SarahAnother lawyer turned author is John Grisham, whose second book The Firm, which was released in 1991, marks a real I think turning point in the modern legal thriller and it has sold millions of copies as have ah the rest of the books that Grisham has released. I thought we could start today, Brook by talking about whether we think there’s a difference between a courtroom drama and a legal thriller.
BrookThanks, Sarah and that is a great question. I hadn’t really thought about that as I was preparing, but I did come across the idea that a lot of times the books are called legal thrillers. And the shows are called legal dramas and that’s nowadays so I suppose it’s the same idea right? A legal drama versus courtroom drama. So, I’m interested in knowing why we call books thrillers and shows dramas when. Maybe they’re telling the same story.
SarahYeah, I I don’t know I mean when I think about the thrillers and and you know particularly about John Grisham’s books. A lot of them don’t actually have scenes in a courtroom, right? The protagonist is a lawyer or somehow involved in the legal system. And you know with The Firm, he’s fighting corruption, but not necessarily doing that in a courtroom and so we get some insight into what it’s like to be working in a law firm, but we don’t get that you know day to day facing the jury or the or the judge. But the courtroom dramas I think rely on you know we get that explosive piece of evidence that proves that the defendant is guilty or not and maybe in television better lends itself to to television. So you know I think Matlock was the same right? He would do some investigating, but the big reveal always happened in the courtroom.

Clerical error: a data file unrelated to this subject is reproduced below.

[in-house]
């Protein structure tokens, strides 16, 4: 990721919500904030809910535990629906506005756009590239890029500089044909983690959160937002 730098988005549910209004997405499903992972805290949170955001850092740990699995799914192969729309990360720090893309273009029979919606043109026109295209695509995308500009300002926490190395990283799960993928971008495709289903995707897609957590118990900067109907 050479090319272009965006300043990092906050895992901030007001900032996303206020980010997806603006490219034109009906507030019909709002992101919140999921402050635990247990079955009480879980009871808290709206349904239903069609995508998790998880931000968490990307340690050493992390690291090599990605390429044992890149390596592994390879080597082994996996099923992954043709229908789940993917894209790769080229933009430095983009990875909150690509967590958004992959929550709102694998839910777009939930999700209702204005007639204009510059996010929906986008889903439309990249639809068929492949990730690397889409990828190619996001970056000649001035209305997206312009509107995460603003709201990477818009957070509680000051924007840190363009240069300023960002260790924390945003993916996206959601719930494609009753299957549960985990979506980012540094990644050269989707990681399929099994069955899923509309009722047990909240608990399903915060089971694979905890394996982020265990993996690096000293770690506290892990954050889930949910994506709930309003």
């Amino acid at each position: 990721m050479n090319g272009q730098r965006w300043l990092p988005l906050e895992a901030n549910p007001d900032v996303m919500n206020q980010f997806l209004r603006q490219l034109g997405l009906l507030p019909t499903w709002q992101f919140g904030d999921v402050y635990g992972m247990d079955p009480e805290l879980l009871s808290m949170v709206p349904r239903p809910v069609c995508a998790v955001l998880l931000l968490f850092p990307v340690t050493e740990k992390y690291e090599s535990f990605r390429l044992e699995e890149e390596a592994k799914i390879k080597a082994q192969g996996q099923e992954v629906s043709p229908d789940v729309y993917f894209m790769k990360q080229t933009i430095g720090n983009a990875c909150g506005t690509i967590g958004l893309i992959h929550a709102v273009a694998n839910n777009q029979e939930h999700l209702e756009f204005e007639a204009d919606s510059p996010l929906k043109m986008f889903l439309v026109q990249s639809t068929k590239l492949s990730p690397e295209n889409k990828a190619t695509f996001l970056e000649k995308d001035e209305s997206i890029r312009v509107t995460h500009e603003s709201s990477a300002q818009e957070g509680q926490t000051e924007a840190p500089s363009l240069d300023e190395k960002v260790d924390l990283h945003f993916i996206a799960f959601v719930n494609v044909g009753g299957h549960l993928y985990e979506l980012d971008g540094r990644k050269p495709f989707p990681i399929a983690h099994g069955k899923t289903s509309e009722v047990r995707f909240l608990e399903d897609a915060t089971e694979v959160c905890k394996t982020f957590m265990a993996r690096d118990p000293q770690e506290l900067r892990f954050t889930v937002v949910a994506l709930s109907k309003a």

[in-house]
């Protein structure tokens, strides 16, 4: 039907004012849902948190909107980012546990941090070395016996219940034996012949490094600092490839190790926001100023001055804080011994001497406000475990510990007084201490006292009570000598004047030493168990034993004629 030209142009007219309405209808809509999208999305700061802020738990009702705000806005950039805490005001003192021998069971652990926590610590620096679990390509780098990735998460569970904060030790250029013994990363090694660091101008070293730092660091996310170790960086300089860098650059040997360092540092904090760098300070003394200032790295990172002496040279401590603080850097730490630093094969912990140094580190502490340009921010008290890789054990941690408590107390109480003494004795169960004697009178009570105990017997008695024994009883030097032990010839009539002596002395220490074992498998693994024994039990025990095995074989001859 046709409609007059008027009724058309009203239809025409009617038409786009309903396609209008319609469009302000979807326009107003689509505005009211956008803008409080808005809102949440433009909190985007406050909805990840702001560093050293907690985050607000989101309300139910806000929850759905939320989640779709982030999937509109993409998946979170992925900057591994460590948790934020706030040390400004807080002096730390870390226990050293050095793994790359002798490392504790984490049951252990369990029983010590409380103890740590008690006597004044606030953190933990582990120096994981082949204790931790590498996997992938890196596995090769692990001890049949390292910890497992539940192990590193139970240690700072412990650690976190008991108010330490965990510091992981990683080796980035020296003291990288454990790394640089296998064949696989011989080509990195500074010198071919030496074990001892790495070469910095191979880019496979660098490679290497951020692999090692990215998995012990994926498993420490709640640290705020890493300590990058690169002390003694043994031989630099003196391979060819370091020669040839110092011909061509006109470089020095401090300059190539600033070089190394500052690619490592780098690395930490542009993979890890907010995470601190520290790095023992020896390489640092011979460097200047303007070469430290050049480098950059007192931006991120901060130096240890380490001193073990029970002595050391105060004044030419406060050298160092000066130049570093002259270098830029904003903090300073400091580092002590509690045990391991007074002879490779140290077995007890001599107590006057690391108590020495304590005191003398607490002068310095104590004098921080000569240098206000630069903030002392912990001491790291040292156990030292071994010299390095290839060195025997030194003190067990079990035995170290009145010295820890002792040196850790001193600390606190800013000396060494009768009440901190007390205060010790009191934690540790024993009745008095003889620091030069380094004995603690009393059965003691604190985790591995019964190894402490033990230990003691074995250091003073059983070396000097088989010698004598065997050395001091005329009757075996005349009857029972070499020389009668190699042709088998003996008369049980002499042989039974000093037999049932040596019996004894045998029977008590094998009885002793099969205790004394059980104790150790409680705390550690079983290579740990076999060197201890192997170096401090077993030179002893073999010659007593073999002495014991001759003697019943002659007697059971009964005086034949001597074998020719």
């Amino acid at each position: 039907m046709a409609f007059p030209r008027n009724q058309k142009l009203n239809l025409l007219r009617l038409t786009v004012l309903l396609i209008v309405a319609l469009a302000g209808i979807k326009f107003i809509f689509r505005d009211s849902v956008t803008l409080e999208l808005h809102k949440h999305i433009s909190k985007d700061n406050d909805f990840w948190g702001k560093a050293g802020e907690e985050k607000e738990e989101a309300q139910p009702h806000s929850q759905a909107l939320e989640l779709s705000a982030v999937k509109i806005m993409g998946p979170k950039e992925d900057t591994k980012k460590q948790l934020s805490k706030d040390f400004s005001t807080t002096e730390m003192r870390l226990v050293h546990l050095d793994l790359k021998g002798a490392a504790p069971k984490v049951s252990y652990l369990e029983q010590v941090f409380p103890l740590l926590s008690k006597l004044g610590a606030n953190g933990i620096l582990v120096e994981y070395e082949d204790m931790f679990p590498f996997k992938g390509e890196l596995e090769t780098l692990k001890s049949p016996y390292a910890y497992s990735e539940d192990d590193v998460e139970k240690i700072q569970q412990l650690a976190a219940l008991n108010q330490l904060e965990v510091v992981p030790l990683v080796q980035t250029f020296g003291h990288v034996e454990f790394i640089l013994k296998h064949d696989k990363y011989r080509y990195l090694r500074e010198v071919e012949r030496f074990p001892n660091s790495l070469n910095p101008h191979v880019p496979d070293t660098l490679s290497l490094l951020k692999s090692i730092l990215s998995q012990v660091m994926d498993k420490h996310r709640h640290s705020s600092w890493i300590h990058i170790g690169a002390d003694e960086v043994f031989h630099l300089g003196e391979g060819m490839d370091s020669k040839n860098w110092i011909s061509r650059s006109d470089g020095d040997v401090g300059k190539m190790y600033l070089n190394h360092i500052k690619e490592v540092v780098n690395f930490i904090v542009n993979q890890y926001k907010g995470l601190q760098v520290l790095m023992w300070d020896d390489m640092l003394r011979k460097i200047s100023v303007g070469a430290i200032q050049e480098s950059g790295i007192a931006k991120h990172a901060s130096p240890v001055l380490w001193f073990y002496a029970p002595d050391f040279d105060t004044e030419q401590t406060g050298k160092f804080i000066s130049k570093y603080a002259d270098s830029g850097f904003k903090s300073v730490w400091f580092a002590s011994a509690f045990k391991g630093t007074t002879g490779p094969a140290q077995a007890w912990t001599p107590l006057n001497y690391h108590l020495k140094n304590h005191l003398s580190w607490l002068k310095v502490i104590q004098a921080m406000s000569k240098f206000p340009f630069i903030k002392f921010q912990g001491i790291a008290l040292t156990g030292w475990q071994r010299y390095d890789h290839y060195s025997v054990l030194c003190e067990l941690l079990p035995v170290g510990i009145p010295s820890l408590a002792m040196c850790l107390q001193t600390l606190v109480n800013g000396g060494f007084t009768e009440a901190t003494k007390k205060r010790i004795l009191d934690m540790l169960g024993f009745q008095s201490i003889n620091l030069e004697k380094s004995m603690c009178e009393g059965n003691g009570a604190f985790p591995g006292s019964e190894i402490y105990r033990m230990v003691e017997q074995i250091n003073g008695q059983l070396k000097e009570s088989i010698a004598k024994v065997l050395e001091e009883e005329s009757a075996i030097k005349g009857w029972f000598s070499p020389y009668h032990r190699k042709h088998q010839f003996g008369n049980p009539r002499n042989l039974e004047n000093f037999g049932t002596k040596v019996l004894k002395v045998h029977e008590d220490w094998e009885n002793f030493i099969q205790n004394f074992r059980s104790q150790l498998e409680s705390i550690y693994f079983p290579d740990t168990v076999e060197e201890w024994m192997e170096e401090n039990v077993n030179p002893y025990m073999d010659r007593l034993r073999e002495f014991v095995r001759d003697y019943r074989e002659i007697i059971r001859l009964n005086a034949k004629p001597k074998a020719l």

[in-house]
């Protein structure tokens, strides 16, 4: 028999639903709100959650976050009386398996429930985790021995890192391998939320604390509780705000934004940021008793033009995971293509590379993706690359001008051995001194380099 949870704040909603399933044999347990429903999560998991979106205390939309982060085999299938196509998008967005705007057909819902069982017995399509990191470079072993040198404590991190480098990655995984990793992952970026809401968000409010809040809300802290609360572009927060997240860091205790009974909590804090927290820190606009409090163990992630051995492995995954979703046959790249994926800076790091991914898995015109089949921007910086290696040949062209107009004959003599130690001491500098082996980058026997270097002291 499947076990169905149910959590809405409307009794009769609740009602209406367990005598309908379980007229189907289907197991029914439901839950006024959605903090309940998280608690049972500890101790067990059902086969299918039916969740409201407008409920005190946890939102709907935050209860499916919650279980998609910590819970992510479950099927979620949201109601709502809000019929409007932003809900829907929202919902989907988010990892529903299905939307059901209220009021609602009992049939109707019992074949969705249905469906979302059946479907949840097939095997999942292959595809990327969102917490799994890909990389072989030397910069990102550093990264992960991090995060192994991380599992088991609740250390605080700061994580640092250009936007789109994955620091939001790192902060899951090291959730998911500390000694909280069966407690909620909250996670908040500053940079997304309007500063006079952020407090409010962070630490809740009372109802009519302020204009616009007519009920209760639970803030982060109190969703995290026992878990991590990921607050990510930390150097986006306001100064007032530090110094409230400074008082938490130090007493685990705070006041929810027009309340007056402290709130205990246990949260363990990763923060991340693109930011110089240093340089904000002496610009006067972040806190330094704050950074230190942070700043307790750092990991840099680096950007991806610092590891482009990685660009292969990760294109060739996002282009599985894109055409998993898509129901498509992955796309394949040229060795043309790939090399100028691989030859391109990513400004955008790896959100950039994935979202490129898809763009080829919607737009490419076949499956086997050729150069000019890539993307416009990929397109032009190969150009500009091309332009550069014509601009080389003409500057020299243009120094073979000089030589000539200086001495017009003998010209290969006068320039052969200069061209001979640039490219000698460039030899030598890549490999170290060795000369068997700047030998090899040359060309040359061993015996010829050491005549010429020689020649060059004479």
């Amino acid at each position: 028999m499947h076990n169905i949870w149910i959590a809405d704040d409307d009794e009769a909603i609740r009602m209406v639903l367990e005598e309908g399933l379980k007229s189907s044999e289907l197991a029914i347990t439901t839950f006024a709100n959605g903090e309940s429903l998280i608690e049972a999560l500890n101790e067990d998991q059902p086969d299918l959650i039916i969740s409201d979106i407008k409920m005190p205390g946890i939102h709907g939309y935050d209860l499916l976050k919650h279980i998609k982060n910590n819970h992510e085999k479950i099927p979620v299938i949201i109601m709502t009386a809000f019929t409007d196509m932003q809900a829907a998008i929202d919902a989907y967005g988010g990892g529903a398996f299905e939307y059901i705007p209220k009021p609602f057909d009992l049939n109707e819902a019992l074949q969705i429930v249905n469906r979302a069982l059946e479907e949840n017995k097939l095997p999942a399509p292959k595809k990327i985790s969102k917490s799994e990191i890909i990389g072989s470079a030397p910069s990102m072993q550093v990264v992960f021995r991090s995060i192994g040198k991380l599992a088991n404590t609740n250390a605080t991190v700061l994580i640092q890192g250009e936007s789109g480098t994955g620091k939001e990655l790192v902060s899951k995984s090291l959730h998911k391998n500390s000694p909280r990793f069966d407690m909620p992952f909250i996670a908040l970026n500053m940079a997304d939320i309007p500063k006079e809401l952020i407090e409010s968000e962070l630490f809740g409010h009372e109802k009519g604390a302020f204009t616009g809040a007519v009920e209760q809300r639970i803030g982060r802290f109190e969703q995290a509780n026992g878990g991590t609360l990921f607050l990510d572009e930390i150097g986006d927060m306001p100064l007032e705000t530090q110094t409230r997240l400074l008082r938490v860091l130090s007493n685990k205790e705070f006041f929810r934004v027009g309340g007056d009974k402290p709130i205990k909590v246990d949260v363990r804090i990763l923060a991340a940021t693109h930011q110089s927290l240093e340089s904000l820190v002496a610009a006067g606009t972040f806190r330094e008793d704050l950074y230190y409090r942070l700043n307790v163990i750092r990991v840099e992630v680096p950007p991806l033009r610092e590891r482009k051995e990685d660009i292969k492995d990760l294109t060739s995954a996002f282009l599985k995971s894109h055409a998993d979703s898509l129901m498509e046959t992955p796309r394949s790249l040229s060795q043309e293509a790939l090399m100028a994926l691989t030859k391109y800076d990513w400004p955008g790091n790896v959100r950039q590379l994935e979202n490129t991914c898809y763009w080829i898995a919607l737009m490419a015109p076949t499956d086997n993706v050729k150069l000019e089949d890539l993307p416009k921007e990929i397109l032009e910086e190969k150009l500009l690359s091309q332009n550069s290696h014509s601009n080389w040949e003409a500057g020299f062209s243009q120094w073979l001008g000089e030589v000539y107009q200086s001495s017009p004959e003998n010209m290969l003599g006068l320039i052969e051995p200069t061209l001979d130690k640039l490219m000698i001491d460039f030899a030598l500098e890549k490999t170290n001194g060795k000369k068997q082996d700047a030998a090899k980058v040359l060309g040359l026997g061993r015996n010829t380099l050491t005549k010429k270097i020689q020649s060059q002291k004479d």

BrookYeah, that is a great example and I’ve probably watched more than I’ve read in this sub-genre. And you know I think that they probably tell the story that way because if I think about Grisham movies, also you know Runaway Jury is one of them, The Client, A Time to Kill. Those do have courtroom scenes, but maybe that’s not the case in the actual book that the story is based on because as you say it translates much better visually then on the page. It’s pretty boring to read a courtroom scene because it’s you know, obviously a bunch of dialogue back and forth.
SarahYou know I think there’s some really powerful courtroom scenes that we can think of maybe one of the most famous being A Few Good Men, right? “You can’t handle the truth” and like that is such even just saying that now for like that’s such a powerful scene.
SarahAnd I think you’re right. I think it would be hard to convey that in a book.
BrookDefinitely yes, those scenes where that we have in our mind and there’s also the closing arguments in A Time to Kill that I feel the same way about that they’re so memorable and as you said like turns everything on its head in those scenes.
SarahSo Agatha Christie’s first book The Mysterious Affair at Styles originally had a courtroom scene in it, but her publisher persuaded her to change it and it ended up with that scene where you know all of the suspects are gathered in the same room and Poirot does his big reveal. So, I wonder if if her publisher must have just had that sense. I mean television didn’t exist at the time. But yeah it was it was less powerful to be reading that.
BrookYeah, great, great thought. And you know I think that was ah because as you said these courtroom dramas that we they were reading true crime in newspapers and then um fiction from there, I think that had been a little bit of the tradition. But he saw this opportunity to take it in a different direction and the entire you know genre changed then. Then the parlor explanation became the the tradition. Especially amateur sleuth mysteries which I don’t know if we can qualify Poirot is amateur. But that idea where we don’t ah you know, basically the cuffs are thrown on at the end and we don’t see what happens afterwards.